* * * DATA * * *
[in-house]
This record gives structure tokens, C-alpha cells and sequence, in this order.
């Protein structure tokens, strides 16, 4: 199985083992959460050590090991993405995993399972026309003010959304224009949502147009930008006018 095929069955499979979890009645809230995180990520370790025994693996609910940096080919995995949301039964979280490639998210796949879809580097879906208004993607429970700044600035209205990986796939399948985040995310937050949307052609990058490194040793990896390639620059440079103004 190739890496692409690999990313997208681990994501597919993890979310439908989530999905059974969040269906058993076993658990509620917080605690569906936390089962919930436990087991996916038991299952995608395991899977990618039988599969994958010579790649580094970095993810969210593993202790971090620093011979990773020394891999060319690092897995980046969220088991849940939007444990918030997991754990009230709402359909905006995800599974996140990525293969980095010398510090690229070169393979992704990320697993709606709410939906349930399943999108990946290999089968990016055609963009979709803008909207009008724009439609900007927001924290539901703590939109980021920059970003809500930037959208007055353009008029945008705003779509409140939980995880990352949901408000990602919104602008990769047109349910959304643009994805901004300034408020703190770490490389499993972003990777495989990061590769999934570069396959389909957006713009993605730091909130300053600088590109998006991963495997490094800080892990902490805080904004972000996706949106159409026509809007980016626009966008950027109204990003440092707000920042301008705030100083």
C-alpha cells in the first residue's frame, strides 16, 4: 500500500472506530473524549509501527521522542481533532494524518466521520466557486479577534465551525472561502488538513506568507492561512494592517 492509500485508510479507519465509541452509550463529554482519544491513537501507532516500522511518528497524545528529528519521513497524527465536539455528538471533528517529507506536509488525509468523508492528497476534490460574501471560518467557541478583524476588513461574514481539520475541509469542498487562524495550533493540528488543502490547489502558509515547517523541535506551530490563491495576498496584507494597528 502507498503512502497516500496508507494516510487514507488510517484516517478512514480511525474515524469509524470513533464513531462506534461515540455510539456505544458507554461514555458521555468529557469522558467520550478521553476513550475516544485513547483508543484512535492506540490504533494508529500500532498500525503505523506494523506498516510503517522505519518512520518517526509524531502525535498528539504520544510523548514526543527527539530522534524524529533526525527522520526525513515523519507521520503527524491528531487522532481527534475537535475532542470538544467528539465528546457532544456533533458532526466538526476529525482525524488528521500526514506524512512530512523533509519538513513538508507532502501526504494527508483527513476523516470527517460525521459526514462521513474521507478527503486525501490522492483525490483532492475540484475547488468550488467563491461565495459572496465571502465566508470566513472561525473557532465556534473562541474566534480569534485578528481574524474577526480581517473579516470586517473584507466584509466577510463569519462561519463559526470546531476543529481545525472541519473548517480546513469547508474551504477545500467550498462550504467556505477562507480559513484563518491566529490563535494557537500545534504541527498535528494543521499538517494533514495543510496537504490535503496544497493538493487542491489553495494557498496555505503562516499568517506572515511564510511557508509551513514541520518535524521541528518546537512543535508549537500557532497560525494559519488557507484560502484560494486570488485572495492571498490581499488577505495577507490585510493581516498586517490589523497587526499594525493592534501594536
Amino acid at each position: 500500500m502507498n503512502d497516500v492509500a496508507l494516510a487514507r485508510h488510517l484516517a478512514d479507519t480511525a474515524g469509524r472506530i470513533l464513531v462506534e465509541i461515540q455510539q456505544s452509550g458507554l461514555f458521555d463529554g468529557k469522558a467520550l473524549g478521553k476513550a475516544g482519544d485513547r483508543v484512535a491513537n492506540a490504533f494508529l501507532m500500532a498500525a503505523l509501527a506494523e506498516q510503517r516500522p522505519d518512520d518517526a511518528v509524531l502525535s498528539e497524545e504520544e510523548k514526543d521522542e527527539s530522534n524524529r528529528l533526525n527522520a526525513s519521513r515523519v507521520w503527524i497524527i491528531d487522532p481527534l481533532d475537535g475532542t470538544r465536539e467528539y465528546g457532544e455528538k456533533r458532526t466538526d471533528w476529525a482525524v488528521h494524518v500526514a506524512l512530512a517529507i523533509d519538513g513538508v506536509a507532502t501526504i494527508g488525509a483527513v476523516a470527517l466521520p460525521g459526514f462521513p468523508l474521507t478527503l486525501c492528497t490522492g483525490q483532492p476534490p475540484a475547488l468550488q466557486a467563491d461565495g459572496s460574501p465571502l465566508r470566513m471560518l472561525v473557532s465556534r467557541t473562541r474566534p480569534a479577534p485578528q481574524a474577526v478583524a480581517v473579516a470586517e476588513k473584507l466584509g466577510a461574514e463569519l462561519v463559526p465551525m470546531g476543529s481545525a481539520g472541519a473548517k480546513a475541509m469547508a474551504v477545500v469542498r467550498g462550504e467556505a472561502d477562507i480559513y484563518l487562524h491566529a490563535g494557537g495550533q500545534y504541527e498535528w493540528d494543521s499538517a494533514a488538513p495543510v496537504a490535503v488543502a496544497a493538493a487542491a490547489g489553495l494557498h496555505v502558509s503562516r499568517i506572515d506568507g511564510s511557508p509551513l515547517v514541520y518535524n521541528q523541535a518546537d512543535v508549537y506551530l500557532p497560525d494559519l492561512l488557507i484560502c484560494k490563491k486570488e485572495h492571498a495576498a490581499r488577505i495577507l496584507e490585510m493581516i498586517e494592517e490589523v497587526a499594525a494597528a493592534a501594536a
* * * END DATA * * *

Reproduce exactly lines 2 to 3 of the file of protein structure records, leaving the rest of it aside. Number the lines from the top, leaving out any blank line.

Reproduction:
This record gives structure tokens, C-alpha cells and sequence, in this order.
């Protein structure tokens, strides 16, 4: 199985083992959460050590090991993405995993399972026309003010959304224009949502147009930008006018 095929069955499979979890009645809230995180990520370790025994693996609910940096080919995995949301039964979280490639998210796949879809580097879906208004993607429970700044600035209205990986796939399948985040995310937050949307052609990058490194040793990896390639620059440079103004 190739890496692409690999990313997208681990994501597919993890979310439908989530999905059974969040269906058993076993658990509620917080605690569906936390089962919930436990087991996916038991299952995608395991899977990618039988599969994958010579790649580094970095993810969210593993202790971090620093011979990773020394891999060319690092897995980046969220088991849940939007444990918030997991754990009230709402359909905006995800599974996140990525293969980095010398510090690229070169393979992704990320697993709606709410939906349930399943999108990946290999089968990016055609963009979709803008909207009008724009439609900007927001924290539901703590939109980021920059970003809500930037959208007055353009008029945008705003779509409140939980995880990352949901408000990602919104602008990769047109349910959304643009994805901004300034408020703190770490490389499993972003990777495989990061590769999934570069396959389909957006713009993605730091909130300053600088590109998006991963495997490094800080892990902490805080904004972000996706949106159409026509809007980016626009966008950027109204990003440092707000920042301008705030100083």